Shopping: now there’s a disaster waiting to happen. It’s ok for my wife, who seems to be able to sniff out an ideal purchase from several miles away. She is an expert shopper; not something I will freely admit in public, so please don’t tell her that I said it. She has her own tried and tested methodology that highlights the difference between us. As I try to project manage the whole operation; with questions designed to limit both the amount of precious time used and the shoe leather lost, my wife has but one phrase in response to all of my requests for answers. “I will know it when I see it”.
It makes absolutely no sense to me but I suspect it is woman-code for “I am not going to limit myself later by any of the answers I give now”.
Woman-code is amazing and it has infinite possibilities of ensuring that, whenever you think you have just begun to get a basic understand of it, there are new contexts, giving new meanings.
Take for example a seemingly simple food related question like “What flavour crisps would you like?” There is in my world a definite answer to it: Cheese and Onion.
My wife’s reply is, without exception, “anything will do”. Now you know instinctively that this is not the whole truth; it’s woman-code for “anything except prawn cocktail or beef”.
It is an answer designed to get you into a mild state of man-panic. Man-panic is the only possible response to woman-code. You know: the kind of feeling that you get when you are encouraged to embark on a shopping expedition to ‘get a couple of things’. Yes right! Now if that’s not code I don’t know what is. It is more than inevitable that another six things will be spoken loudly in your general direction as you leave the house. I am my own worst enemy in these situations: I always seem to make the same mistake of not writing a list, even though I know that I am doomed if I have to remember more than three items. To be honest I can manage up to a dozen items if I, in any sense, find them interesting. Give me two different types of batteries, four varieties of wine and half a dozen choices of chocolate and I am near perfect. Ask me for toilet roll, cleaning fluid and frozen food and I turn into a wreck. But that’s beside the point.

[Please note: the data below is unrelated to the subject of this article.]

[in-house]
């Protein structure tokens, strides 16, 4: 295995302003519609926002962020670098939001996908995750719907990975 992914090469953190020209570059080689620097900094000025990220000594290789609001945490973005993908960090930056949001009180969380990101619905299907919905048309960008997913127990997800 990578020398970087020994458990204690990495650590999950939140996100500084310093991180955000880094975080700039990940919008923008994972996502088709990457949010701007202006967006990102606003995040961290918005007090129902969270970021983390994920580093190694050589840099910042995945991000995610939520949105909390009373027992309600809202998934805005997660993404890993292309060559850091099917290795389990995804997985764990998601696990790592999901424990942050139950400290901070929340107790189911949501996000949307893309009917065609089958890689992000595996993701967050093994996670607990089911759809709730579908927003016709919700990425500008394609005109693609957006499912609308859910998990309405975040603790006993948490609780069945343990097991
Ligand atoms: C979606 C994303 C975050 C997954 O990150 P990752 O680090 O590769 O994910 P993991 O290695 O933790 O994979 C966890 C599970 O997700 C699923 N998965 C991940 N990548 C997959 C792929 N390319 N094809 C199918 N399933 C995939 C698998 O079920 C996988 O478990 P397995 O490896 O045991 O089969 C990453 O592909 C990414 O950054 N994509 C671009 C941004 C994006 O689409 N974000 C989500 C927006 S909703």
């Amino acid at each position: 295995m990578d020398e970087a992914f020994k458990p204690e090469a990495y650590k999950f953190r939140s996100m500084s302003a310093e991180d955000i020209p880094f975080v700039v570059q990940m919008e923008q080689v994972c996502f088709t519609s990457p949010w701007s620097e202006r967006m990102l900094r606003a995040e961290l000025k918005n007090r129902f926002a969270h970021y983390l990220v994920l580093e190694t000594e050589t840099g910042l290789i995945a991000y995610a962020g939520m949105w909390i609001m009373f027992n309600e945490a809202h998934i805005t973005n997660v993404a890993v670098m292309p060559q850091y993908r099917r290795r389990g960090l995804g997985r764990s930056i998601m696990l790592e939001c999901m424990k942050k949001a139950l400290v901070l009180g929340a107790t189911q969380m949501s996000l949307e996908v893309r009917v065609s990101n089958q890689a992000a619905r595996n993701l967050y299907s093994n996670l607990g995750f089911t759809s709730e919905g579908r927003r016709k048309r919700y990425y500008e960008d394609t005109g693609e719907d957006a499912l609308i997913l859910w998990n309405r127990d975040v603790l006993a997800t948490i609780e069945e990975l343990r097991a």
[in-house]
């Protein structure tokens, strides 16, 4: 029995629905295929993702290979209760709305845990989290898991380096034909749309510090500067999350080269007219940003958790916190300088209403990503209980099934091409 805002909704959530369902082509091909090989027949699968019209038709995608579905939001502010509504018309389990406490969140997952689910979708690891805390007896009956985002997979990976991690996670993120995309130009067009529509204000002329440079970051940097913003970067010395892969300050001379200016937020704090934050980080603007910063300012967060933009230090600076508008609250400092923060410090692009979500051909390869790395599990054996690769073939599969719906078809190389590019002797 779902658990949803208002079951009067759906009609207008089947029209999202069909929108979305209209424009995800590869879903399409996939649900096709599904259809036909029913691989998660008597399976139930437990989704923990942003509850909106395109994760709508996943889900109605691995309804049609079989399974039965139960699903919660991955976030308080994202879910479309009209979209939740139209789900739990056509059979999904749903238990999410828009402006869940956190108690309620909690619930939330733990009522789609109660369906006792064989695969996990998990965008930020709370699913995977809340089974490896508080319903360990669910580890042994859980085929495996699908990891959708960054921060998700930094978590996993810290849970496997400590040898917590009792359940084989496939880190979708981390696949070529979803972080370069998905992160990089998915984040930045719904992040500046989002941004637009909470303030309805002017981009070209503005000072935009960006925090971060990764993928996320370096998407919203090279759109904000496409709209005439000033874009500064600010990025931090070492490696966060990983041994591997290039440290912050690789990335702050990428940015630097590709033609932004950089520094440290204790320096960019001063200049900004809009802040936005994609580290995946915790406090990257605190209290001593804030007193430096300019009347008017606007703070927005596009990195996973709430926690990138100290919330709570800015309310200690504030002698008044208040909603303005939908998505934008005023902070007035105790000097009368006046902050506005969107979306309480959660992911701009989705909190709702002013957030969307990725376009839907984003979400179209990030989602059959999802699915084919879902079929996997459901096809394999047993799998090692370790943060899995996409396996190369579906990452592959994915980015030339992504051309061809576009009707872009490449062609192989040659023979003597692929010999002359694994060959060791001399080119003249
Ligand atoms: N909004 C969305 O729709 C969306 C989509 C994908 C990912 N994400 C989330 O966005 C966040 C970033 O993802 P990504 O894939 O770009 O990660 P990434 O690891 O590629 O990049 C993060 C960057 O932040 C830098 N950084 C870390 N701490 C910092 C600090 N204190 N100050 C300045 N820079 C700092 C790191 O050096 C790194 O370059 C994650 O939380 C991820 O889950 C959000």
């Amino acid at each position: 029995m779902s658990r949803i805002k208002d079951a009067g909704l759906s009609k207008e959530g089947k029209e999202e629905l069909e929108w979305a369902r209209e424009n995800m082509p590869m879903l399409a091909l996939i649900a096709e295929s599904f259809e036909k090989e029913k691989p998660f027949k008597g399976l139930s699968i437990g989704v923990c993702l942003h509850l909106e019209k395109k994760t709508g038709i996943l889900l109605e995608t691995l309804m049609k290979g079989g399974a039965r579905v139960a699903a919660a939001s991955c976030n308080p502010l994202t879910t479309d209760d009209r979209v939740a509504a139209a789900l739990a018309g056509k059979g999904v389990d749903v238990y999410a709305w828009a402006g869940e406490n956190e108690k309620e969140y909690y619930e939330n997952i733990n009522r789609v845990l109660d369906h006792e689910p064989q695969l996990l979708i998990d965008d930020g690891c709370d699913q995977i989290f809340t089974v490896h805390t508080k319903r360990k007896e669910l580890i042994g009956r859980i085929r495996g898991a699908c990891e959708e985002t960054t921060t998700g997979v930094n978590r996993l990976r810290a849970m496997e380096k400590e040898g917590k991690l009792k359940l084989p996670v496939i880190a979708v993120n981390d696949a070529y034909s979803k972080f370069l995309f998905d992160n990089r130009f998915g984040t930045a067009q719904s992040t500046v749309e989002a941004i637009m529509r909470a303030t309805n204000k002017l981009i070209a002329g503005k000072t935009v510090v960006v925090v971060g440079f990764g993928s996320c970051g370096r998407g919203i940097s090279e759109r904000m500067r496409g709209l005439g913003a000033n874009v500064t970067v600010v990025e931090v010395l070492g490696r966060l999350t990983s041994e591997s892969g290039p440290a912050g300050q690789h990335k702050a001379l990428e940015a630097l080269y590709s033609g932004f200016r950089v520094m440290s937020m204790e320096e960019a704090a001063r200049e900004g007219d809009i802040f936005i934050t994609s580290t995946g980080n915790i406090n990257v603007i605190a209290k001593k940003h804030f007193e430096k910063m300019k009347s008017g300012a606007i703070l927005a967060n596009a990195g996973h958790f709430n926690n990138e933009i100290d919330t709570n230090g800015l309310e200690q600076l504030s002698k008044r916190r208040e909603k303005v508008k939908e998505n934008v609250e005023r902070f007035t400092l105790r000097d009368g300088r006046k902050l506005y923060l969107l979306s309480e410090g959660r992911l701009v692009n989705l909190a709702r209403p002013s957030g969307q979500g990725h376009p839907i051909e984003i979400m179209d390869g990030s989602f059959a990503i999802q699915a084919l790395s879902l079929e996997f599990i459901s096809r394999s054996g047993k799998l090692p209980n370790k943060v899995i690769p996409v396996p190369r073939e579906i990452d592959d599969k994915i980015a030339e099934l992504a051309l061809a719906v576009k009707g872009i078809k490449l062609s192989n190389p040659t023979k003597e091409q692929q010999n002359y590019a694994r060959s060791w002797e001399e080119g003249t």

So it is, with foolish joy that I look towards this week’s shopping trip. Some things are as certain as running out of battery on your mobile when you have lots of credit. I know, for example, that in every clothes shop (female) I will make an immediate dash for the sales rail. I will hold up various half-priced items and wave them, across the store, at my wife in the hope of encouraging her away form the new, full priced product. She will, in return, roll her eyes towards the broken air-conditioning unit above her head at every one of my offerings, in a manner suggesting that she is normally proud of me; but not at this moment.
During the expedition I will also choose to hold her hand as we walk between shops, so that I can try to deflect her from any expensive establishments and towards anywhere selling food or electronic gadgets. On most occasions this will prove to be useless but I celebrate inwardly at every one of my victories, no matter how small.
After we have listened to in-store shopping music until we can stand it no more, we walk heavy-laden, with the worship of consumerism complete, towards the dark and hidden world of the car park. Once I have finally convinced the ticket machine to accept one of the few pound coins that remain in my pocket, we stand with all the other weary shoppers, gazing at the ocean of cars, trying to remember where we left the ours.
“Which section did we leave it in” she says, hoping that my memory has miraculously returned to the condition of my youth. “I will know it when I see it” I reply. Which in man-code translates as ‘two can play at that game’.